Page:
Adele’s Bantu Knots Spark a Heated Debate

Accusations of cultural appropriation were swift—and mostly from Americans who’d never heard of Notting Hill Carnival, one of Britain’s largest cultural events.

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Ever since Adele returned to Instagram back in May, each and every one of her posts has been something of an event. But there was another reason why many of Adele’s followers claimed not to recognize the singer in her most recent Instagram. Sunday night’s post found her wearing Bantu knots, along with a bikini top emblazoned with the Jamaican flag.

The ensuing dialogue continued throughout the entirety of Sunday night, making almost as much noise as the reactions to MTV’s 2020 VMAs. To those behind the first wave of comments, this was cultural appropriation on the level of Zac Efron’s dreadlocks; Bantu knots are a traditional African hairstyle, and Adele, of course, is white. “As Adele ‘grew up around Black people’ and has ‘loads of Black friends’ she would have to know what kind of attention that outfit and hairstyle would bring,” the British comedian Ava Vidal tweeted. “Never mind appropriation, now we have to navigate around so much racist bullshit.” Others simply joked that Adele was about to title her next album “Tirty Tree,” or posted clips of Brad Pitt bungling Jamaican patois in the 1998 film Meet Joe Black.

But to others, those accusations glossed over a key detail: Adele’s caption, in which she wished her “beloved London” a “happy what would be Notting Hill Carnival.” The celebration of Afro-Caribbean culture, which members of the British West Indian community “founded to bring people together,” may be new to Adele’s American audience, but it’s one of Britain’s largest public events. “Poppycock!” Tottenham’s Labour MP, David Lammy, tweeted of the criticism. “This humbug totally misses the spirit of Notting Hill Carnival and the tradition of ‘dress up’ or ‘masquerade.’ Adele was born and raised in Tottenham [and] she gets it more than most.” The singer Alexandra Burke also came to Adele’s defense: “As a Jamaican girl myself, my girl has grown up in Black culture,” she said during the BBC’s carnival tribute show the next morning. “People forget she’s from Tottenham. She probably eats jerk chicken all the time like all of us.”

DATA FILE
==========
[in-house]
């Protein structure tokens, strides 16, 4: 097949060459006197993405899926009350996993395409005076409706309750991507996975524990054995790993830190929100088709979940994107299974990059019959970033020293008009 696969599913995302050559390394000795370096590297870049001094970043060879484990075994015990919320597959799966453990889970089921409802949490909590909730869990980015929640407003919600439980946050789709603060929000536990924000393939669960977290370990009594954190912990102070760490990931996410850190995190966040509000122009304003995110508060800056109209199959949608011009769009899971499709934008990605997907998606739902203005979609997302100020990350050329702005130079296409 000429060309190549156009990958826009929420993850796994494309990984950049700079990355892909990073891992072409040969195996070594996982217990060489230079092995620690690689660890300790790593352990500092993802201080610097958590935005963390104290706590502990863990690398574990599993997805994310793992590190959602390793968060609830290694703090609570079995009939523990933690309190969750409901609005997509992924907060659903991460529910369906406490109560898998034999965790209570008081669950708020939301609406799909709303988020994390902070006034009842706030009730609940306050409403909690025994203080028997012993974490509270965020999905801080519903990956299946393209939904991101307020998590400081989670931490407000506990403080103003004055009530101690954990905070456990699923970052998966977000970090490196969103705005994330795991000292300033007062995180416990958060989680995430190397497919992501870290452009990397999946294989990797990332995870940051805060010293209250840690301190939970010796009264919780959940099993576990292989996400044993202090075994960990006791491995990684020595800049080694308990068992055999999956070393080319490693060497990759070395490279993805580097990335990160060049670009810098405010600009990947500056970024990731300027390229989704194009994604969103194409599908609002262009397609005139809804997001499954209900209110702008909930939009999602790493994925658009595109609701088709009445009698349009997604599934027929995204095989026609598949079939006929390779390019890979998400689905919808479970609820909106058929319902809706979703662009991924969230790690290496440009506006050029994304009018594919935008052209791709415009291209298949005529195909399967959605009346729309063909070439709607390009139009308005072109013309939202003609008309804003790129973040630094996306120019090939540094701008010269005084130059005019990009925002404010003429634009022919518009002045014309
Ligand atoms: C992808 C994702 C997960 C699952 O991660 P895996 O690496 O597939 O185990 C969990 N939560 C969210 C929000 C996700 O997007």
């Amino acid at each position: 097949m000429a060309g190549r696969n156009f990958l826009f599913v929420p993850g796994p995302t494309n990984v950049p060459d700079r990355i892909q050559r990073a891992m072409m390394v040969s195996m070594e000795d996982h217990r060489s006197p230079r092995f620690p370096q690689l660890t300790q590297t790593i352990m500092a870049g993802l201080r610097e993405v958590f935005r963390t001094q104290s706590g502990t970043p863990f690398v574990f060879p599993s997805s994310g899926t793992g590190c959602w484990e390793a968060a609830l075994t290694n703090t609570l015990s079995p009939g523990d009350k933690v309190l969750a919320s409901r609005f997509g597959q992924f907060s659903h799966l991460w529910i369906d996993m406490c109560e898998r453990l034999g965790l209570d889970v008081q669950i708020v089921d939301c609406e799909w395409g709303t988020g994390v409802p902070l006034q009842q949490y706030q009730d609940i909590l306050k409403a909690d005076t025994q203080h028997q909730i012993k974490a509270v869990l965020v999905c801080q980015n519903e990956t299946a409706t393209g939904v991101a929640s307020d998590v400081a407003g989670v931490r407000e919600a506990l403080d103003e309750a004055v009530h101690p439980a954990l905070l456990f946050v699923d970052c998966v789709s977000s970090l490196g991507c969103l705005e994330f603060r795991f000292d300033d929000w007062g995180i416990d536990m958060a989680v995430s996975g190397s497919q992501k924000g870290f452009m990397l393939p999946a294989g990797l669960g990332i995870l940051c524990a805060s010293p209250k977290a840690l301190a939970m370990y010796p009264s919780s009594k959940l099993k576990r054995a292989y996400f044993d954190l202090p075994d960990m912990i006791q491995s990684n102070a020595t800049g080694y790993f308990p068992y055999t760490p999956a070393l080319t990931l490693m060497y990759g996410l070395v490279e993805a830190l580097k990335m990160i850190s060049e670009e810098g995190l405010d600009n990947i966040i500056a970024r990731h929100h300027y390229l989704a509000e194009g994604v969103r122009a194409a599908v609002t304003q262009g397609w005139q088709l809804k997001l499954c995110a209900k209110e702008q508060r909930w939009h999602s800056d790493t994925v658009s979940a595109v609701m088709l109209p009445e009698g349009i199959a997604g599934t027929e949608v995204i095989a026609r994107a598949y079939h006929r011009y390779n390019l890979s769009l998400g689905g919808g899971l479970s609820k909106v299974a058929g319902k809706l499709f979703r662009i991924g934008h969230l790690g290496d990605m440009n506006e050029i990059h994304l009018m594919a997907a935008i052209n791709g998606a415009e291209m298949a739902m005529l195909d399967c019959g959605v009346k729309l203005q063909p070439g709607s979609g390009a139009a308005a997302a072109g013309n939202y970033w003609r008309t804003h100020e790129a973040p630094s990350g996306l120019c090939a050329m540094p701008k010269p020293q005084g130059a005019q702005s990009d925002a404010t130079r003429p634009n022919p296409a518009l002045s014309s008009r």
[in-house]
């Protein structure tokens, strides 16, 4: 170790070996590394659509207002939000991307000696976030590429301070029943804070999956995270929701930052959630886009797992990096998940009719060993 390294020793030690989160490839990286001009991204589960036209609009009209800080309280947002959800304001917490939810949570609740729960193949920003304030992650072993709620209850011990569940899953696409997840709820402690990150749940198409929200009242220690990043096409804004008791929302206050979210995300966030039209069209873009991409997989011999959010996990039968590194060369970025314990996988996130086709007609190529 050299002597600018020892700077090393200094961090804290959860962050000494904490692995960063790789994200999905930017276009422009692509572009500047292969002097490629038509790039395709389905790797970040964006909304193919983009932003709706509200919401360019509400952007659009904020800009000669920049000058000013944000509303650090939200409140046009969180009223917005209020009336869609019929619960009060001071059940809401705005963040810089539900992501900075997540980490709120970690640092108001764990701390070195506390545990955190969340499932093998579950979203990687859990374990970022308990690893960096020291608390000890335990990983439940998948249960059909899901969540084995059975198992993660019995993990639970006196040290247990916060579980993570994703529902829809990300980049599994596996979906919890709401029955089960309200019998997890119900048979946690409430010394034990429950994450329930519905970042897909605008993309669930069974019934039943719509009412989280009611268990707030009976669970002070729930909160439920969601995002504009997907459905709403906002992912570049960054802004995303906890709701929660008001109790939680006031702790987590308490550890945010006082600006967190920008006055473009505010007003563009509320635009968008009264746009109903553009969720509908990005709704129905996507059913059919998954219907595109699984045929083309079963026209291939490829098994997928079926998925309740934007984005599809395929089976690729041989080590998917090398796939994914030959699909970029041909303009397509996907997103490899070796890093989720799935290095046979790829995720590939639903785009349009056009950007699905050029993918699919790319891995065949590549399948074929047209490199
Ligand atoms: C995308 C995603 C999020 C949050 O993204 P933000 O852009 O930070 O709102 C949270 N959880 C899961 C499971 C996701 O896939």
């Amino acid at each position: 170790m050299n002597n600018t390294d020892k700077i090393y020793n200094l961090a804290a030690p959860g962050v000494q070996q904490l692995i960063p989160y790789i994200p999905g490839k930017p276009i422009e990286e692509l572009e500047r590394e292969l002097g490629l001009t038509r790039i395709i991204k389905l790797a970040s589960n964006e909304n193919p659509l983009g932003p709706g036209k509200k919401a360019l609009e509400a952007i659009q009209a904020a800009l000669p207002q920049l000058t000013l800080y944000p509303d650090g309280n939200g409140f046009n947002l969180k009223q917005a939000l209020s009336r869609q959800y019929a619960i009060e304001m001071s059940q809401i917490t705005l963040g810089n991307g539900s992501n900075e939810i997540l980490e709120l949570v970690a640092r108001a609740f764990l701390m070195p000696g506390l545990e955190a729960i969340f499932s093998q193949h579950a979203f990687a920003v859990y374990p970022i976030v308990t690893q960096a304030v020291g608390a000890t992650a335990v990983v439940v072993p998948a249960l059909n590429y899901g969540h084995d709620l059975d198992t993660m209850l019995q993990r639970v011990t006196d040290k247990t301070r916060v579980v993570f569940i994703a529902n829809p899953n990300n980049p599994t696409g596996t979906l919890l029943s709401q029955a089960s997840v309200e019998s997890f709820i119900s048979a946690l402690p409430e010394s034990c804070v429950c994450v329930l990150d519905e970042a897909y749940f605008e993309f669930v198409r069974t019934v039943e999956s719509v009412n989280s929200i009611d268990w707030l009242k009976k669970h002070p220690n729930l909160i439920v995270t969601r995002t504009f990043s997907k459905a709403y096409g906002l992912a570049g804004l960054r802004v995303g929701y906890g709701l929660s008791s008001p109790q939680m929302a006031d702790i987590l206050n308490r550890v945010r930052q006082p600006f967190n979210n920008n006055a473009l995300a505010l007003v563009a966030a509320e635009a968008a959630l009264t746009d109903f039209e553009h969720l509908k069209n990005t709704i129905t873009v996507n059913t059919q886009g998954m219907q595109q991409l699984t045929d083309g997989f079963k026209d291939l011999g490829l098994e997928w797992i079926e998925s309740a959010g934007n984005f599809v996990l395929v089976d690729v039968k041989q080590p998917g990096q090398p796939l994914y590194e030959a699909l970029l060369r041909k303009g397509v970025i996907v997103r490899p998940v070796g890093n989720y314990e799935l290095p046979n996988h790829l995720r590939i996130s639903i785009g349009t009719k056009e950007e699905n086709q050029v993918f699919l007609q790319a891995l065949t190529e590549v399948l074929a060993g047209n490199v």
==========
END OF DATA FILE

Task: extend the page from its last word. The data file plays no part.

Eighteen hours later, the most popular of the post’s 88,500-plus comments are those coming to Adele’s defense. (Aside, perhaps, from Lisa Rinna’s remark that Adele “just broke that internet,” which has been liked nearly 18,000 times.) Naomi Campbell, who is part Jamaican, commented two Jamaican flag and heart emojis, while the Jamaican singer Popcaan went with a heart and a Black raised fist. “You look right at home guurrrl,” Zoe Saldana wrote. Adele has yet to respond, but her previous post seems to suggest she won’t mind all the fuss. “I am solely responsible for my own joy, happiness and freedom!!,” the singer wrote, promoting a self-help book titled Untamed: Stop Pleasing, Start Living.

Related: Adele Showed Off Her Mastery of Beyoncé’s Choreography at a NYC Club